Future of Soda: Less Sugar, More Influencers

man in blue denim jacket holding clear drinking glass

If recent trends are any indication, the soda market could soon be bubbling over with craft brands.

For roughly two decades, U.S. soda consumption has been falling as consumers opt for healthier options over sugary soft drinks. Soda consumption fell to a 30-year low in the U.S. in 2016. Then, in this year’s first quarter, Pepsi’s North American beverage business saw its volume fall 2%. The global carbonated soft drink market size is expected to grow at a modest CAGR of 4.7% through 2028, according to Forbes, which reported that consumers are clamoring for more creative products, like craft sodas.

“As consumers become more health-conscious and aware of the negative effects of sugary beverages, soda brands may continue to face challenges as well as fresh opportunities with healthier alternatives,” said Michael Ashley Schulman, chief investment officer with Running Point Capital Advisors, in an email to The Food Institute.


Michelle Scott, associate director of drink for Mintel’s U.S. research, told CNBC that, while consumers are drinking less soft drinks these days, they’re still drinking a lot of soft drinks. The global soft drink market size surpassed $237 billion (USD) in 2021.

Consumers have simply made a shift away from sugar in recent years. Not only is that due to increasingly health-conscious shoppers, but also the increasing number of countries that have placed taxes or levies on sugar. In the U.K. for example, the government in 2018 implemented the Soft Drinks Industry Levy, a tax on soft drinks that contain more than 5 grams of sugar per 100 ml. As a result, producers have switched to sweeteners like acesulfame K, aspartame, saccharin, sucralose, xylitol, erythritol, and steviol glycosides, according to an informational press release by Tetrapak.

“The shift away from sugar is clear, and the soft drinks industry has responded,” Tetrapak wrote, “with low-sugar or reduced sugar alternatives.”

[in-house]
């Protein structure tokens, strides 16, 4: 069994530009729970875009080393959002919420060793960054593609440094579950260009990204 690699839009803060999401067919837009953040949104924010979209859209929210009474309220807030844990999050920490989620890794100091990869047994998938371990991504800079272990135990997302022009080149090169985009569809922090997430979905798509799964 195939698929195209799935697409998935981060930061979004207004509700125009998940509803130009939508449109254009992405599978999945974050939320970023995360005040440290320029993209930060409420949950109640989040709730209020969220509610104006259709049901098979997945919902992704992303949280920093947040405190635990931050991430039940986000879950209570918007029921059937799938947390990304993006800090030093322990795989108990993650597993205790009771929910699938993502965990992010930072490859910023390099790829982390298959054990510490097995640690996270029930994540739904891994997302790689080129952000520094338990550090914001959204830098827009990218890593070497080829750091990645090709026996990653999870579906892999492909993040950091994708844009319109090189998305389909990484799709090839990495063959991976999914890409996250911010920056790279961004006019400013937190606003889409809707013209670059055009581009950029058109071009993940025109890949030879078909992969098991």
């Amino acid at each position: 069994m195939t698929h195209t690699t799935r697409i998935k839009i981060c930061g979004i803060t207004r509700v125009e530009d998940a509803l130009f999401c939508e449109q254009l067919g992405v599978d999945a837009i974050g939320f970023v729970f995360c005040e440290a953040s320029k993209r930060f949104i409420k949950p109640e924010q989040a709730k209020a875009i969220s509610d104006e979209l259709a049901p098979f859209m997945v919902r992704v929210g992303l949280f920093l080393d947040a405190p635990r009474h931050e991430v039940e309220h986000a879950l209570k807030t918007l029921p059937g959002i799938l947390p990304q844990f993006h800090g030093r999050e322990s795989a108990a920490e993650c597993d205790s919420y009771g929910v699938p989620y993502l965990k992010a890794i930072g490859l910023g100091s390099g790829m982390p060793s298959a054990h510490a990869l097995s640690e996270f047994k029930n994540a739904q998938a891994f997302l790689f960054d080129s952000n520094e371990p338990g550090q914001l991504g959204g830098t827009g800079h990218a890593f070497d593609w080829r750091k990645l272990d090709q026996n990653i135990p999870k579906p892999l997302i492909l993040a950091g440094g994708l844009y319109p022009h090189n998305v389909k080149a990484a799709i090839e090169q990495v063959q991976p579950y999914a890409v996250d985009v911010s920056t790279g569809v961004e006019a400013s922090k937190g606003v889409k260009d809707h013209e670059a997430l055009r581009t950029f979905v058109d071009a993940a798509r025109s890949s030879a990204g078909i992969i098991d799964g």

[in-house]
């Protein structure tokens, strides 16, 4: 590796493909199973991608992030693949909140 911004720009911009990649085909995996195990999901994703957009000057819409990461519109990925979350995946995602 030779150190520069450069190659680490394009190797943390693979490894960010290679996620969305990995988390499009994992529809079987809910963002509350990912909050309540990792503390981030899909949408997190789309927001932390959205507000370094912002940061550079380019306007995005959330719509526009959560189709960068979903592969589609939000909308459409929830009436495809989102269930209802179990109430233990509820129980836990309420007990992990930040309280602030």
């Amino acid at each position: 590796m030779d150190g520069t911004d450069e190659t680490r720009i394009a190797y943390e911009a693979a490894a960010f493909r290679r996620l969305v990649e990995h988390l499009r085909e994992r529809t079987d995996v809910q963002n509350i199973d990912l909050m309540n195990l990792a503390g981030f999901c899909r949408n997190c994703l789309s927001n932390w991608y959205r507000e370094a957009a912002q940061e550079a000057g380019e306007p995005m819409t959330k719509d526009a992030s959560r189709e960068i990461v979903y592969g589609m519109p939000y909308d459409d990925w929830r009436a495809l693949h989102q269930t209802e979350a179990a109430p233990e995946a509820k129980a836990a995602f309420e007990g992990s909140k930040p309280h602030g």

Brands like Olipop have seized the opportunity to sell products perceived to be healthier than traditional soda. Olipop has marketed its sodas to consumers focused on issues like gut health and is on track to sell more than $200 million of its prebiotic soda this year.

Other examples of increasingly popular craft sodas include:

  • Poppi (soda infused with apple cider vinegar)
  • Cannonborough Craft Soda (a farm-to-bottle soda, as noted by mashed.com)
  • Sprecher (a Wisconsin brand renowned for its root beer)
  • Jones Soda (known for its colorful sodas)

“Amongst upstarts, Poppi and Olipop, with … plant-based, organic, non-GMO ingredients, both seem to have staying power with the flavorful and good-for-you probiotic niches,” Schulman said.

In the meantime, traditional powers in the segment are using their significant financial clout to partner with well-known influencers to launch innovative products. Earlier this year, Coca-Cola launched a limited-edition flavor called Coca-Cola Move, in conjunction with Grammy Award-winning artist Rosalia.

“To stay relevant,” Schulman said, “soda pop brands might explore innovative strategies and diversify their product offerings by rapidly introducing new flavors, [and] experimenting with unique ingredients.”